Monitoring of methyl jasmonate-responsive genes in Arabidopsis by cDNA macroarray: Self-activation of jasmonic acid biosynthesis and crosstalk with other phytohormone signaling pathways

Citation
Y. Sasaki et al., Monitoring of methyl jasmonate-responsive genes in Arabidopsis by cDNA macroarray: Self-activation of jasmonic acid biosynthesis and crosstalk with other phytohormone signaling pathways, DNA RES, 8(4), 2001, pp. 153-161
Citations number
47
Language
INGLESE
art.tipo
Article
Categorie Soggetti
Molecular Biology & Genetics
Journal title
DNA RESEARCH
ISSN journal
1340-2838 → ACNP
Volume
8
Issue
4
Year of publication
2001
Pages
153 - 161
Database
ISI
SICI code
1340-2838(20010831)8:4<153:MOMJGI>2.0.ZU;2-U
Abstract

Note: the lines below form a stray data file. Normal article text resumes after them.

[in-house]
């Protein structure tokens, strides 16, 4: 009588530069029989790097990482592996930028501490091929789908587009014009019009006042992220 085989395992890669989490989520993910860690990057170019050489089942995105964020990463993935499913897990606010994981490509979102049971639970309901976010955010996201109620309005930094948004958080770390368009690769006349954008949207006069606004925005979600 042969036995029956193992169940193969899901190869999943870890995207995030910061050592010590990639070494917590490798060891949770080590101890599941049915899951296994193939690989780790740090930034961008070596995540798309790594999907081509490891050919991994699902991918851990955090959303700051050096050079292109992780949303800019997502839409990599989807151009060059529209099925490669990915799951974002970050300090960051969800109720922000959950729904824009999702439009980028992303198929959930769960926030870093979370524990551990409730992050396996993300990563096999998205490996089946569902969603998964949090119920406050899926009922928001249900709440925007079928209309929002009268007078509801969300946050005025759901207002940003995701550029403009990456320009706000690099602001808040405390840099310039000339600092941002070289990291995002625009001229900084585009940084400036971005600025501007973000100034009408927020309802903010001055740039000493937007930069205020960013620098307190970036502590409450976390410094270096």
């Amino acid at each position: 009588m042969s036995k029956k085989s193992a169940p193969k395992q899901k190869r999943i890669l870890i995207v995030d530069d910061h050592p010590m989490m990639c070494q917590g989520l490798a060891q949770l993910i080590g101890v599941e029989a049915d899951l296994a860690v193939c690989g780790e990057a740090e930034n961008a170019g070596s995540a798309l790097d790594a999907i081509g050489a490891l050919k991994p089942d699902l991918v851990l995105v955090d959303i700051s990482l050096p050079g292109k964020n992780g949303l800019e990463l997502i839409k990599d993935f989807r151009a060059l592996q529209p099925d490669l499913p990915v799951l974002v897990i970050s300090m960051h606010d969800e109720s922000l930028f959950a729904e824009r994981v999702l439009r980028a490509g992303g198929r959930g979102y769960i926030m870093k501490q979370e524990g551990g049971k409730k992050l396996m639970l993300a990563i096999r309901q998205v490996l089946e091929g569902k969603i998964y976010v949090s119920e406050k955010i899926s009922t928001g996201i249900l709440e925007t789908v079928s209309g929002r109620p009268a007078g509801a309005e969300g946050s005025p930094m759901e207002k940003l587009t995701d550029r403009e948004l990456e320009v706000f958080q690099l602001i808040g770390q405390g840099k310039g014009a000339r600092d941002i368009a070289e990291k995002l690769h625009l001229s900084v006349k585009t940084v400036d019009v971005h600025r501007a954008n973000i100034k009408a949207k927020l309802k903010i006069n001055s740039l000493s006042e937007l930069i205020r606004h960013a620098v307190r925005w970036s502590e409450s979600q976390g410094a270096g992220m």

Jasmonates mediate various physiological events in plant cells such as defe nse responses, flowering, and senescence through intracellular and intercel lular signaling pathways, and the expression of a large number of genes app ears to be regulated by jasmonates. In order to obtain information on the r egulatory network of jasmonate-responsive genes (JRGs) in Arabidopsis thali ana (Arabidopsis), we screened 2880 cDNA clones for jasmonate responsivenes s by a cDNA macroarray procedure. Since many of the JRGs reported so far ha ve been identified in leaf tissues, the cDNA clones used were chosen from a non-redundant EST library that was prepared from above-ground organs. Hybr idization to the filters was achieved using alpha-P-33-labeled single-stran d DNAs synthesized from mRNAs obtained from methyl jasmonate (MeJA)-treated and untreated Arabidopsis seedlings. Data analysis identified 41 JRGs whos e mRNA levels were changed by more than three fold in response to MeJA. Thi s was confirmed by Northern blot analysis by using eight representatives. A mong the 41 JRGs identified, 5 genes were JA biosynthesis genes and 3 genes were involved in other signaling pathways (ethylene, auxin, and salicylic acid). These results suggest the existence of a positive feedback regulator y system for JA biosynthesis and the possibility of crosstalk between JA si gnaling and other signaling pathways.